BEREA — Coach Pat Shurmur doesn’t need his master’s degree in financial administration to do the math. Two losses in the first two games are tough to overcome and reach the playoffs. Three in a row to open the season makes it nearly impossible.
“I was a business major but statistics was my least favorite class,” the Michigan State graduate said Monday. “It was all the way across campus, I took it in the winter, I had to walk there and I didn’t understand it.
“But we’ve got to win this game.”
The Browns (0-2), one of just six teams without a win, host the Buffalo Bills (1-1) on Sunday afternoon.
Since 1990, only 12 percent of teams (22-of-184) to start 0-2 have made the playoffs, with none in the last three years. Only three teams have made the playoffs after going 0-3, the latest in 1998.
That bit of knowledge raises the stakes for a team and coaching staff already under the microscope with Jimmy Haslam set to take over as owner Oct. 16.
Not to pile on, but a Thursday night road game against AFC North rival Baltimore follows Sept. 27, with a trip to the New York Giants next Oct. 7. The Ravens were a play away from reaching the Super Bowl last season, and the Giants won it.
The Browns’ focus is on the Bills, who lost the opener 48-28 at the Jets and beat the Chiefs 35-17 in Buffalo on Sunday.
“We need to do what we can to win this football game against a team that’s coming off a big victory,” Shurmur said. “And I’ve got a lot of respect for Buffalo, because in my opinion they’ve done a lot of things to upgrade their roster in the last couple of years.”
The Browns feel they’ve done the same, but through the draft and without the splash the Bills have made in free agency. Cleveland’s young talent was on display Sunday in a 34-27 loss to the Bengals as quarterback Brandon Weeden (26-for-37 for 322 yards, two touchdowns and a 114.9 rating) and running back Trent Richardson (19 carries for 109 yards with rushing and receiving touchdowns) had breakout performances.
“We made progress without winning, which means you didn’t make progress,” Shurmur said. “I feel good about the way the team came in today and I feel good about the week of preparation we’re going to have.”
The opening losses have been frustrating but not without bright spots. An opportunistic defense that forced five turnovers was almost enough in the 17-16 opening loss to the Eagles. In Cincinnati, the surprisingly resurgent offense provided a needed dose of excitement.
The near-misses give middle linebacker D’Qwell Jackson hope for the present and future.
“It’s not over,” he said of the season. “We have a lot of football to play, a ton of football to play.
“We’re close enough to win those games. We’ve just got to get over that hump, and once we figure out how to get over that hump it’s like a snowball effect. We’ll continue to string some wins together.”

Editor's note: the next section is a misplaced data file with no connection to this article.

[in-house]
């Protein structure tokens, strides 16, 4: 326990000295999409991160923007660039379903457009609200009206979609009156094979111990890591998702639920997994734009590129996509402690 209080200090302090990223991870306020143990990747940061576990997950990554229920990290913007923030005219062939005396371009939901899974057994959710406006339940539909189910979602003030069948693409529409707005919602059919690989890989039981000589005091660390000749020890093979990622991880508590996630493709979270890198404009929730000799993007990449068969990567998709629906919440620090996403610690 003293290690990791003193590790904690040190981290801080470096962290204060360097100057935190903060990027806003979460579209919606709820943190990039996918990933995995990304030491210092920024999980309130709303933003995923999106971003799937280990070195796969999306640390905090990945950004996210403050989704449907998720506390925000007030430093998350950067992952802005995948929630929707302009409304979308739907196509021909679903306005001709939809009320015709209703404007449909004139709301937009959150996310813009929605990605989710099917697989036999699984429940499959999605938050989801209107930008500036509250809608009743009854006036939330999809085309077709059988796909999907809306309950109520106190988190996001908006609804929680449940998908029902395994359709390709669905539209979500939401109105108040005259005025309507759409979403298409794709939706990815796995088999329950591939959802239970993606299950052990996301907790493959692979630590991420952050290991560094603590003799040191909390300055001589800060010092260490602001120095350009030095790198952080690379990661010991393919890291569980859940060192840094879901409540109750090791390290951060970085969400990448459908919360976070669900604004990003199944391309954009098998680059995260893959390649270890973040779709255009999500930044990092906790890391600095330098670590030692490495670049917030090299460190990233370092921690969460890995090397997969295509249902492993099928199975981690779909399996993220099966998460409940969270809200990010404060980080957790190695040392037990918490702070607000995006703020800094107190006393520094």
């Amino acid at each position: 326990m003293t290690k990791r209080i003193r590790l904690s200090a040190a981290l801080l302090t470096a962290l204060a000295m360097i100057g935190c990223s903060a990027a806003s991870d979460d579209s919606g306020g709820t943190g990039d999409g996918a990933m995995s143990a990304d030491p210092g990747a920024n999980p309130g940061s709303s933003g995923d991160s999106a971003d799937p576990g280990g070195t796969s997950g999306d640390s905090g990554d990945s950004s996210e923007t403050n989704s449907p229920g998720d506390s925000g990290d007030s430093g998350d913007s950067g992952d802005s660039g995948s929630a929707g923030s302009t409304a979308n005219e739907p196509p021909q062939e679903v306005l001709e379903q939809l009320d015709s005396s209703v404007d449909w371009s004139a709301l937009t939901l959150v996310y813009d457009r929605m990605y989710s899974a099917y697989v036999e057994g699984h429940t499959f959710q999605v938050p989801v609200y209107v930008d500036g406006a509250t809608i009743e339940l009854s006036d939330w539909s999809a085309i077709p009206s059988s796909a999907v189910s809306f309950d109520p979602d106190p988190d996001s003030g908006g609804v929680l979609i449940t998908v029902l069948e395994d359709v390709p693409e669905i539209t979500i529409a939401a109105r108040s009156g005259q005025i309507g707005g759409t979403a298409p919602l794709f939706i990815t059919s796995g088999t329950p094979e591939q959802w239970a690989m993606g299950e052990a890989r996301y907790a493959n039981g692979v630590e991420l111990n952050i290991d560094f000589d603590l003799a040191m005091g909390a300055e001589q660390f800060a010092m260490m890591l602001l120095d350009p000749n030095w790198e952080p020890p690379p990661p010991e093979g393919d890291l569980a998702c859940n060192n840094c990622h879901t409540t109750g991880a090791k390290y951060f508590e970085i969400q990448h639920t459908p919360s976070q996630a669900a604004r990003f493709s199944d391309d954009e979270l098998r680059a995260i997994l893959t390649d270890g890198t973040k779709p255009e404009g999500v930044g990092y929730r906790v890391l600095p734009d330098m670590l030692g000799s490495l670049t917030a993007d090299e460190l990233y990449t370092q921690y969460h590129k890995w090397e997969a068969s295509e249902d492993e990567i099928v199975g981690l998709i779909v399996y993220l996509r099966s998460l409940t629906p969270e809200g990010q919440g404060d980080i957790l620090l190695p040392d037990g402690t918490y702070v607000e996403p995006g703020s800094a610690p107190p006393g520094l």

Jackson, in his seventh season, has seen poor starts before. The Browns have been 1-1 twice in his tenure (2007 and ’11) and started 0-3 in 2006, ’08 and ’10. They were 0-4 on their way to 1-11 in 2009.
Jackson said part of his role as a captain and team leader is to keep the spirits of the young players high. “Just continue to be upbeat and continue to approach it like I approach every week, not to walk around here moping,” he said. “You have to take positives out of the losses.
“Right now, it’s easy to just lay your hat down and be like, ‘You know what? The season’s over with. We don’t have it.’ But we have a long season to go and if you can stay upbeat, things may turn around. Things may not turn around, but that’s something that’s out of my control. So me as a leader, I have to be the same guy every day so young guys know it’s tough to win in this league and it’s easy to lose in this league if you allow it. My message is keep fighting, keep pushing forward ’cause things could change in one week.”
In order for the Browns to flip the script, they must clean up the mistakes.
In Week 1, Weeden threw four interceptions and there were pivotal dropped passes. On Sunday, the primary errors were stupid penalties and missed tackles.
The Browns were flagged 10 times for 103 yards. Cornerback Dimitri Patterson lined up offside twice, rookie defensive tackle John Hughes jumped offside on third-and-1 in the fourth quarter and tight end Benjamin Watson and left tackle Joe Thomas had false starts.
“Some of the penalties we had we didn’t overcome,” Shurmur said. “For me, the ones that are avoidable, I mean truly avoidable, are the pre-snap ones that put you behind on the downs.”
The missed tackles started on the opening punt, as six guys failed to stop Adam Jones on an 81-yard return for a touchdown. The empty arms continued on defense.
Patterson couldn’t bring down receiver A.J. Green on a 10-yard touchdown, cornerback Buster Skrine missed multiple times after completions and most of the secondary whiffed on Andrew Hawkins’ 50-yard catch-and-run touchdown in the fourth quarter.
“It was a ton of missed tackles everywhere,” Jackson said. “We’ve just got to figure out how to take that next step to finish games offensively, defensively and not give up big plays when we don’t need them right now.”
The work will begin again at practice Wednesday, and Shurmur and Co. hope it carries over to Sunday against the Bills.
“We’ve got to find a way to win, and I think we will,” defensive end Frostee Rucker said. “We’ve just gotta keep chopping wood, and I think everyone in this locker room understands.”